Incidence of vocal cord paresis following ultrasound-guided interscalene nerve block: An observational cohort study

Research output: Contribution to journalReview article


Background: Interscalene brachial plexus block (IBPB) has become a standard practice for perioperative analgesia for shoulder procedures. However, several side effects may occur owing to its anatomic location. We have chosen to evaluate vocal cord paresis and dysphonia following interscalene blocks. Methods: After IRB approval, eight patients undergoing arthroscopic shoulder procedures were recruited into this prospective cohort study. Following informed consent, vocal cords were assessed by standardized fiberoptic evaluation. Subsequently, IBPB was performed under ultrasound (US) guidance. Patients were re-evaluated for vocal cord changes by a repeat fiberoptic assessment one hour following IBPB. Our primary outcome measure was incidence of vocal cord immobility. Results: No patients had diminished vocal cord motion, dysphonia, or dysphagia. Conclusions: Although larger studies are required to determine the true incidence of vocal cord paresis following US-guided IBPB, our results suggest that incidence of unwanted nerve blockade other than brachial plexus is much lower than that previously described.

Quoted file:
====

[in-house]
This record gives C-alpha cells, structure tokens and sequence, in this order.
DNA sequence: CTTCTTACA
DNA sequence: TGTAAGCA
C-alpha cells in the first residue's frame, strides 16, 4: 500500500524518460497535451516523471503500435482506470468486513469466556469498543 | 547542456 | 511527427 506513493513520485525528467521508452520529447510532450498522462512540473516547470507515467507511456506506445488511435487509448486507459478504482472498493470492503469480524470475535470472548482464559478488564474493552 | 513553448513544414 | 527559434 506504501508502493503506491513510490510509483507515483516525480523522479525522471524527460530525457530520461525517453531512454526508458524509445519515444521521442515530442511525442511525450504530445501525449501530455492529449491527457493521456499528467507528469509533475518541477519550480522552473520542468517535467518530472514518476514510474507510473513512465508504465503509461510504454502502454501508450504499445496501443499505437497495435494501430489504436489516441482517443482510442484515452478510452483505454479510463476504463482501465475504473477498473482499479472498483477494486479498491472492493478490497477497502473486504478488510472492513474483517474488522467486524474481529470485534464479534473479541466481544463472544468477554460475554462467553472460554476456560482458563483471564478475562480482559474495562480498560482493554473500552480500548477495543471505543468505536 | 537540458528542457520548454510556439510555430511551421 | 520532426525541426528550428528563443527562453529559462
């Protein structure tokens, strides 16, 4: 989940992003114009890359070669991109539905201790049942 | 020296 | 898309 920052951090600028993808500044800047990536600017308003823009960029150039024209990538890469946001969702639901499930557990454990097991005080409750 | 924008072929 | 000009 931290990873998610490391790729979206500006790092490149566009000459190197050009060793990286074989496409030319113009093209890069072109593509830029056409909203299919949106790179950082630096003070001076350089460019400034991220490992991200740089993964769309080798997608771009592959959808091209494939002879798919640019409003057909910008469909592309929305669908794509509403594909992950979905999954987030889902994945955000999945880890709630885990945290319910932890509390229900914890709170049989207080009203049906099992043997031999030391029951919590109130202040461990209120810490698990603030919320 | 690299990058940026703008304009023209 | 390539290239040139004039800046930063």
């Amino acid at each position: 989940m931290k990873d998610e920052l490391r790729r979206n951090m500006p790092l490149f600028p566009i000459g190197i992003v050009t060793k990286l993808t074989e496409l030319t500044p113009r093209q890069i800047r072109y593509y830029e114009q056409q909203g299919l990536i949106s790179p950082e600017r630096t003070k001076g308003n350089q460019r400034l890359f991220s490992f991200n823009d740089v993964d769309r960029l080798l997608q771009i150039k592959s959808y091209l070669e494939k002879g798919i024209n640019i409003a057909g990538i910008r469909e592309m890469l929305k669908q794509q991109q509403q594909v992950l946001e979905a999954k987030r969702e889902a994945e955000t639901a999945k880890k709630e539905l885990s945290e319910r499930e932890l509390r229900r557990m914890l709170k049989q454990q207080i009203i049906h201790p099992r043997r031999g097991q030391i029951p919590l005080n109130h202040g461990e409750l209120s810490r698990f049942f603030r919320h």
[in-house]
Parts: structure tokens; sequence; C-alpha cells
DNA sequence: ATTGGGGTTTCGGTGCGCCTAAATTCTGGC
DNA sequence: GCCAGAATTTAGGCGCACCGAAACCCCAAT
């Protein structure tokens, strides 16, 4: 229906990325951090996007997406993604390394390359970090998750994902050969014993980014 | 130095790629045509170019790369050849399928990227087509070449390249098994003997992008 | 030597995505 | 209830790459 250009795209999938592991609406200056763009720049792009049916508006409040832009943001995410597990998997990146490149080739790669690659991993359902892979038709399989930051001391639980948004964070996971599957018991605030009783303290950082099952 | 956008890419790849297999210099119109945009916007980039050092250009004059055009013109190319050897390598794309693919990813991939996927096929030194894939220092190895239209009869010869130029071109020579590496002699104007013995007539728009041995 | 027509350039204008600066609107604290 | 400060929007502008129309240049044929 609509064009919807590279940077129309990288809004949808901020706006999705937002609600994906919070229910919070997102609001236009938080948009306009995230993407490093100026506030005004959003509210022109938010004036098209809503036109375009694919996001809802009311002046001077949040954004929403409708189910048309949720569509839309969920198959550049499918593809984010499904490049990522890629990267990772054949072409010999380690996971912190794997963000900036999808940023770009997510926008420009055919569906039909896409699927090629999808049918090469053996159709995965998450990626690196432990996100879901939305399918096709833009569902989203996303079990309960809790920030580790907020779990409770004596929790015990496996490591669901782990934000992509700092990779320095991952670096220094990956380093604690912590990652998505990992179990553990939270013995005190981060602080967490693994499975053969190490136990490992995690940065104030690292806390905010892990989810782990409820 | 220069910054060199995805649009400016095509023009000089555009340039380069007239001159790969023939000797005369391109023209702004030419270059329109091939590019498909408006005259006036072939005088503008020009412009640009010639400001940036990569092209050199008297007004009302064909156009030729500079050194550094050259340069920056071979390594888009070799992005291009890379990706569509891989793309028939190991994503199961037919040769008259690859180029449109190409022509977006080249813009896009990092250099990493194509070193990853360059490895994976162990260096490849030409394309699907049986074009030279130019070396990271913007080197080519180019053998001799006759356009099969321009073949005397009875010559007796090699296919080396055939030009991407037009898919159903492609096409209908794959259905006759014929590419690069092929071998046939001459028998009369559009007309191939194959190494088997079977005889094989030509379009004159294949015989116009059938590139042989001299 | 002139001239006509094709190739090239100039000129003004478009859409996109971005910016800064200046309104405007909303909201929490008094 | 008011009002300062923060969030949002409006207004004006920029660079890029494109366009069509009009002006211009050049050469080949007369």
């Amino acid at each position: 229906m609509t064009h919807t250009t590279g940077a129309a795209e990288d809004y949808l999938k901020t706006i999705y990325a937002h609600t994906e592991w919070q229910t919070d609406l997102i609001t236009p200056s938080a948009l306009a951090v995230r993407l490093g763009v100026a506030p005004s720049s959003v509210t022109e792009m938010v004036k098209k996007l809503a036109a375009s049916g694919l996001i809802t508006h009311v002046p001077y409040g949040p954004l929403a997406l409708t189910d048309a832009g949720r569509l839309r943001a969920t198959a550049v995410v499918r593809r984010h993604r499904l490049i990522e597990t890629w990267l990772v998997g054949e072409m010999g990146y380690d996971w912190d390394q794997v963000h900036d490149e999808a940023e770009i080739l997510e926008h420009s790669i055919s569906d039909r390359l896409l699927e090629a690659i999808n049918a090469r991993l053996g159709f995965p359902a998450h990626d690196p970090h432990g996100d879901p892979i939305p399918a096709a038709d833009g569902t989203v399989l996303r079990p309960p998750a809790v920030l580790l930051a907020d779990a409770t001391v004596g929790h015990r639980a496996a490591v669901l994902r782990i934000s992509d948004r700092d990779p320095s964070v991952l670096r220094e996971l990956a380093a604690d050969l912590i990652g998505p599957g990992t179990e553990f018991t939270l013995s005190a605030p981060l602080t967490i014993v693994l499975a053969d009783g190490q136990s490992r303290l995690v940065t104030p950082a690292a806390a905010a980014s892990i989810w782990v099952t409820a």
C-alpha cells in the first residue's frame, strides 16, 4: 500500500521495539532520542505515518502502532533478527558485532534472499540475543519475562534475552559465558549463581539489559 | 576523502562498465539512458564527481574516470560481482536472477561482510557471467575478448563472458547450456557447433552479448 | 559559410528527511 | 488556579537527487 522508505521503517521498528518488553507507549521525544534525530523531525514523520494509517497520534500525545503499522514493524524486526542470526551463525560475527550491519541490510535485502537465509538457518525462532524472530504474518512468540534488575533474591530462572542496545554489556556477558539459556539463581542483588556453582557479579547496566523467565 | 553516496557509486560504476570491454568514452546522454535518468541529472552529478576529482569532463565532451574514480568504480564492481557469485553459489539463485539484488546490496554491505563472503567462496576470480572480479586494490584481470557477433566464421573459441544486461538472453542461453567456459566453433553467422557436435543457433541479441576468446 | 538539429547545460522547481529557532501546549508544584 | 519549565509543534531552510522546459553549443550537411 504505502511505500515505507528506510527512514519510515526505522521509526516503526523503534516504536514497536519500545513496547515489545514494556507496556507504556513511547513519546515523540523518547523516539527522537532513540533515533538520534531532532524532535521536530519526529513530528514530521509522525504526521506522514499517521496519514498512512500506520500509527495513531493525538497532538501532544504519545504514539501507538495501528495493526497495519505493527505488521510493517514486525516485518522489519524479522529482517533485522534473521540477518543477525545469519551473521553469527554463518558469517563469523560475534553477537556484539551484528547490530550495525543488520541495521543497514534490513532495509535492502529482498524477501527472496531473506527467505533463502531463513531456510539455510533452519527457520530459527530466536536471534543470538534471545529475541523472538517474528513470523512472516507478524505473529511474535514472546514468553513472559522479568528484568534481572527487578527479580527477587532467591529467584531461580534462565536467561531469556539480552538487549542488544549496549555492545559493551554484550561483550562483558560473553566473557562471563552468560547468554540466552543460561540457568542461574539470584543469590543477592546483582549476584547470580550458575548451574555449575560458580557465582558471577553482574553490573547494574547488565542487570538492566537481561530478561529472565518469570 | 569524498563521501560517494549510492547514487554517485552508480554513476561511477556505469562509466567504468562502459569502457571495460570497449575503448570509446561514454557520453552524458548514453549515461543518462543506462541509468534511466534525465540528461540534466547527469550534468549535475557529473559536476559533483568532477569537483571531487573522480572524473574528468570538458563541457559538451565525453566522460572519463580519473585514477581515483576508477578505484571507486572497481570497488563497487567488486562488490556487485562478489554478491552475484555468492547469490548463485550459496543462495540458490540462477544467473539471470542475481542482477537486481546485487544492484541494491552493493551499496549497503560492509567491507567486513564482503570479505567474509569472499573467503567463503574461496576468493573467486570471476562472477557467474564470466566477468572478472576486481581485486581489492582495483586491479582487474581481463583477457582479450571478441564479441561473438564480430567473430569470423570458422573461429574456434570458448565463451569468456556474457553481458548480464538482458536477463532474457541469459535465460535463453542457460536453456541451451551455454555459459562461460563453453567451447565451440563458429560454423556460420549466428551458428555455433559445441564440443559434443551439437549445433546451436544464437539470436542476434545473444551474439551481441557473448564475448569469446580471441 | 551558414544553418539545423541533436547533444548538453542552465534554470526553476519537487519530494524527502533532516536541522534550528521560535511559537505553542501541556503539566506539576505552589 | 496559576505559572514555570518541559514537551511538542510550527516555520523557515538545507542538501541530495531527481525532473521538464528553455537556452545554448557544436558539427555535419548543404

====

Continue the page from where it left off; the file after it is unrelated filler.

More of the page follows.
Original languageEnglish (US)
Pages (from-to)553-558
Number of pages6
JournalBest Practice and Research: Clinical Anaesthesiology
Issue number4
Publication statusPublished - Dec 2019



  • dysphonia
  • interscalene nerve block
  • perioperative
  • ultrasound guided
  • vocal cord paresis

ASJC Scopus subject areas

  • Anesthesiology and Pain Medicine

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